Wednesday 3 October 12:00 - 12:30, Green room
Masashi Nishihata (Citizen Lab)
John Scott Railton (Citizen Lab)
The networks of people and groups defending human rights and civil liberties have connected much faster than they have secured themselves. The outcome is predictable: the powerful interests that these people challenge are striking back by sponsoring digital operations against them. This presentation will provide an overview of the resulting epidemic of digital threats. Some of these threats are sophisticated, and include zero-day exploits, custom kits, and government-exclusive spyware sold for millions of dollars. However, we will highlight research that shows that the majority of these threats don't advance far beyond the minimum necessary technical sophistication to get the job done. Phishing and Commodity Off The Shelf (COTS) malware, in other words, are the norm. These basic threats are successful, because they exploit human behaviour, and are the original 'forever day' vulnerability.
Regardless of the level of sophistication, these threats can lead to very real harm to individuals, organizations, and social movements. We will draw from a decade of research on threats against civil society to show how the most damaging threats do not come from the most sophisticated threat actors. The security community has a tendency to focus on the newest, most sophisticated, and exotic threats. Phishing and RATs are 'boring'. Yet boring threats can do far more harm, on a much larger scale. Public health models can help us better frame our thinking on threats. Some of the biggest killers in the world are not exotic, high-profile diseases, but mundane illnesses, like malaria, and intestinal ailments. Through this talk we will argue that the threats to civil society groups are the canary in the coalmine, and encourage the security industry to re-calibrate the attention we give to the real, everyday killers.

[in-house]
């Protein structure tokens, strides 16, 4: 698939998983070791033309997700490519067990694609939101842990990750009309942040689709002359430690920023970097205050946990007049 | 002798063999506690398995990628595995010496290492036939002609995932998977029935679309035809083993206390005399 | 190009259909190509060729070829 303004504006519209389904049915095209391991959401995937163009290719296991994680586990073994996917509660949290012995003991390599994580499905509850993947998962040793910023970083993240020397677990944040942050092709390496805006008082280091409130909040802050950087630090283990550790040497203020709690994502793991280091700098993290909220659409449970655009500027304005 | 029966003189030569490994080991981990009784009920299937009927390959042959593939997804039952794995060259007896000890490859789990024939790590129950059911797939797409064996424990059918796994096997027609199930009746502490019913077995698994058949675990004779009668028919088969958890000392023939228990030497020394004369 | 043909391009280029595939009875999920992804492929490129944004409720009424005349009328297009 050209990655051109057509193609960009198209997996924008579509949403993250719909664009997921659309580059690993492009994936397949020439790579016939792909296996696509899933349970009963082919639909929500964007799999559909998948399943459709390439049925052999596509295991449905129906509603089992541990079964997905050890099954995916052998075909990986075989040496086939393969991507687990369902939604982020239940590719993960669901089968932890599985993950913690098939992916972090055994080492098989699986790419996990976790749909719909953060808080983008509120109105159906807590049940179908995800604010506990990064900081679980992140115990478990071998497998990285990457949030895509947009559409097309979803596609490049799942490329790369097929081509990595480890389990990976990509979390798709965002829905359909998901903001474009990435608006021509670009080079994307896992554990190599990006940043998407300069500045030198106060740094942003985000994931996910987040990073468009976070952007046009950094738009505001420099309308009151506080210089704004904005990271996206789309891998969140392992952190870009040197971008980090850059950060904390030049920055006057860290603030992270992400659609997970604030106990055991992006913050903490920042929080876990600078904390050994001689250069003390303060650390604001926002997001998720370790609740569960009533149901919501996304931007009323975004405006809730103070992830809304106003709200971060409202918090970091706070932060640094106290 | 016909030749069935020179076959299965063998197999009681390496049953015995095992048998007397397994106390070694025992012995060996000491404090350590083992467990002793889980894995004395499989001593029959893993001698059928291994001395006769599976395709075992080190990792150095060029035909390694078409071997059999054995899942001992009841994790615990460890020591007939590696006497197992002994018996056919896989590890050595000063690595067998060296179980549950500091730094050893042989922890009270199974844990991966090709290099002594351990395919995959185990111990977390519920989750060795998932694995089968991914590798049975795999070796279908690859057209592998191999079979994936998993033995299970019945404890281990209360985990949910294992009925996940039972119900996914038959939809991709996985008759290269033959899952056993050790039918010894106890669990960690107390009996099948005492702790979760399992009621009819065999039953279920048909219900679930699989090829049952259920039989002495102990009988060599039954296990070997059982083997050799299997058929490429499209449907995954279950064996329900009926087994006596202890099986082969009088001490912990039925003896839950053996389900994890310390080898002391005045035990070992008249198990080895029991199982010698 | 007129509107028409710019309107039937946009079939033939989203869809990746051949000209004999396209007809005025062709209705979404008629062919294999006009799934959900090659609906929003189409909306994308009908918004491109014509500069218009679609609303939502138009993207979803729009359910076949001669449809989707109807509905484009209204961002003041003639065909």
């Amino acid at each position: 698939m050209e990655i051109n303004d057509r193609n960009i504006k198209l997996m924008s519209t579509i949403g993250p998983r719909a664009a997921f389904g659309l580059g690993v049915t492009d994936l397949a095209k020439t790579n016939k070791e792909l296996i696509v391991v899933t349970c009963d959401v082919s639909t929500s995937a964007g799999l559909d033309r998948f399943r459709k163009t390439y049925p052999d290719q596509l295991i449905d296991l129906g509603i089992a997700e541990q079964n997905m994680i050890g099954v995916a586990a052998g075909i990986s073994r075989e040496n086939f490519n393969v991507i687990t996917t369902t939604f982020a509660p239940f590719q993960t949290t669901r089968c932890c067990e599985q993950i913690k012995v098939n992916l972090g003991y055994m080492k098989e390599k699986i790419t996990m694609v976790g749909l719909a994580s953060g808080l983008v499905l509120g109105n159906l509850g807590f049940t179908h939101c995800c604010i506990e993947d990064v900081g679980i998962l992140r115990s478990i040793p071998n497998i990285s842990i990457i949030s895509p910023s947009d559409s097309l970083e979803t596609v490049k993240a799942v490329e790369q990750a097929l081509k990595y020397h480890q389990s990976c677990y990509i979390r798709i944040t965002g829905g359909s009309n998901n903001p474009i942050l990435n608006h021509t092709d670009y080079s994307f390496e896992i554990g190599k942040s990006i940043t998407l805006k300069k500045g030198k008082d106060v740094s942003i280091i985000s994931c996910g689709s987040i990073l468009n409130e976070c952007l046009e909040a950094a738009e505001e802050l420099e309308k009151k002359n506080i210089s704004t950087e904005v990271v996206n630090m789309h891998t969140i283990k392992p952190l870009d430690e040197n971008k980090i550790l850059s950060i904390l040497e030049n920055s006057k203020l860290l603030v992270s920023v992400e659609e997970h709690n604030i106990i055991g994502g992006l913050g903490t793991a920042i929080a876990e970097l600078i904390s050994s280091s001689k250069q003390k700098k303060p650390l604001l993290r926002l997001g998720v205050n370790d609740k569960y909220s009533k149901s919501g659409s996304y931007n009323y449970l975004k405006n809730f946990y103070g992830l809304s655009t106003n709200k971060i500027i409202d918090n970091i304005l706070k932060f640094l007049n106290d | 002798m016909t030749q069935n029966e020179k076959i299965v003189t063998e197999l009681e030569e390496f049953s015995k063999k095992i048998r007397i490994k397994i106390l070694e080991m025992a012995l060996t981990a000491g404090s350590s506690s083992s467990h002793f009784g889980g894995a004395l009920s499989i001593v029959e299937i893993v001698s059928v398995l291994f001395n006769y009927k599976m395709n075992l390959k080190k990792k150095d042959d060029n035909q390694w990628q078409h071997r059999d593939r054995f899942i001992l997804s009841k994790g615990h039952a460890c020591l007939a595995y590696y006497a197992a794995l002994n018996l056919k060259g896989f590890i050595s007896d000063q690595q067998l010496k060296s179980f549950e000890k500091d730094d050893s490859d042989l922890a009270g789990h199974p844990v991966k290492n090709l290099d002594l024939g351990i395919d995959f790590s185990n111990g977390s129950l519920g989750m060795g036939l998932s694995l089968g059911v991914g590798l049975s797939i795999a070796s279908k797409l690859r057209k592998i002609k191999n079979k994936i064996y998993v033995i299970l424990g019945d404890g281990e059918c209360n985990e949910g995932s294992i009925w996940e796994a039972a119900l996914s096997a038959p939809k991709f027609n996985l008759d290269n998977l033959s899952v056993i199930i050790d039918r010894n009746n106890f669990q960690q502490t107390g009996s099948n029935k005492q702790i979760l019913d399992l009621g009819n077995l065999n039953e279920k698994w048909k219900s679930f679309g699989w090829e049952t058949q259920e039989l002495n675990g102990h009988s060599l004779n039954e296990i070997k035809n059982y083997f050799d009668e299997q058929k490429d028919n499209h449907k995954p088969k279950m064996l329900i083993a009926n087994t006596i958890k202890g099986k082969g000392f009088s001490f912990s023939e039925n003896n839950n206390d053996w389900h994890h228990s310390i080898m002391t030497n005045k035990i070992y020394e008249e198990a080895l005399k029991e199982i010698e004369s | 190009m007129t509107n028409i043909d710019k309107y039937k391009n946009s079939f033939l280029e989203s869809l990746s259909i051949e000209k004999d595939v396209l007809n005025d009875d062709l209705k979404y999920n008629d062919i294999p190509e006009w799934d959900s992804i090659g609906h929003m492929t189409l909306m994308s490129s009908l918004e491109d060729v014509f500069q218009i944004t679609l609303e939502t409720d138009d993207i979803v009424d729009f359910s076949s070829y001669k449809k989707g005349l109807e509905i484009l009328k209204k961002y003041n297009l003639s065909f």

Masashi Crete-Nishihata is Research Director at the Citizen Lab, Munk School of Global Affairs, University of Toronto. His research focuses on information controls and their impact on human rights. Recent work and collaborations include investigations of targeted malware operations against civil society groups and journalists, and analysis of keyword-based censorship on WeChat.
John Scott Railton
Jaeki Kim (Financial Security Institute)
Kyoung-Ju Kwak (Financial Security Institute)
Min-Chang Jang (Financial Security Institute)
Peter Kalnai (ESET)
Michal Poslusny (ESET)
Thomas Reed (Malwarebytes)